August 24th, 1992, Hurricane Andrew hit south Florida. The Bahamas and Louisiana were also hit very hard. It was a category 5 storm. Not as much rain as expected but stronger winds than predicted. The Homestead area of Miami-Dade County was devastated.
I was living in south Florida at the time, completing my clinical training internship at Miami Children’s Hospital toward my certification as a music therapist. I had rented a room in one of the nurse’s houses about a 10 – 15 minute drive from the hospital, and the roof caved in during the storm…insurance put her up in a hotel until her house was fixed; I wound up moving about 45 minutes away to North Miami to live with my grandma. But we weren’t home when the hurricane hit – we were at the hospital, both for work and for safe shelter. My grandma came along; she lived in an evacuation zone due to the flooding in the forecast. We did not. Many of the areas that were not evacuated were demolished due to the winds.
It was eerie sitting outside during the calm before the storm, and then standing in the walkway between two wings of the hospital looking out the windows as the building swayed with the wind. And it was terrifying driving home eventually – over downed power lines, around enormous tree trunks…I never realized how huge the traffic lights were until they blocked the roads. Fortunately my grandma’s area was relatively in tact – trees were flipped and some cars were flattened or laying on their sides or stuck in sludge, but her apartment was not damaged. I knew she would be safe and I was grateful to have a home.
In the days and weeks following Hurricane Andrew, our mental health team from the hospital provided additional emotional support to patients whose families could not make it to the hospital to visit them. We (the music therapists, psychiatrists, and interns) were also sent out to “Tent City” in Homestead for crisis intervention. It looked like an army zone – large tents, jeeps, people in uniform. Children were scared and confused, adults were anxious and depressed – many had been separated from their families and not yet reunited, they had all lost their homes.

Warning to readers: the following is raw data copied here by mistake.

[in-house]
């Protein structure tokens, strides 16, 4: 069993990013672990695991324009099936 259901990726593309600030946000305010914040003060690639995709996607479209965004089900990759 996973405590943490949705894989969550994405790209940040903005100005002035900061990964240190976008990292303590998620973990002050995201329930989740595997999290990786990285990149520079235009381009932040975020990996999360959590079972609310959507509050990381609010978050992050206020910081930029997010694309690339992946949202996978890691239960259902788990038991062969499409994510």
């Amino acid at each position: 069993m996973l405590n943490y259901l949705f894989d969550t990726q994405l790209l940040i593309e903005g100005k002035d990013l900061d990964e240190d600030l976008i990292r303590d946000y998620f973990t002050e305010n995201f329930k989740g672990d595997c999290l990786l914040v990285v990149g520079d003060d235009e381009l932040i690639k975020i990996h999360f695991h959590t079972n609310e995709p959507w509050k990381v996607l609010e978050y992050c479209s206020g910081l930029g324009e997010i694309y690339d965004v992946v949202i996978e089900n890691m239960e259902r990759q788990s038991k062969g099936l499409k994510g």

The intensity of the days that followed was palpable; I can still feel it when I think about the experience. It was so hot and so very strange. Those words don’t even begin to describe the feelings.
But Music Therapy was a lifesaver, some of the children and adults told us. It offered them a chance to express themselves, a way to work through the chaos, an opportunity to feel support from others rather than feeling isolated, so alone; it helped to alleviate some fears, allowing them to move forward in a more inspired and organized way…
I can’t say that I truly understand what people in Puerto Rico are experiencing post-Maria, or how families in Florida are recovering post-Irma, or the way the earthquake in Mexico has devastated that area and those families… but I remember a feeling so intense and I remember the fear that remained many, many storms after Andrew… While I can’t offer much, I do offer hope.
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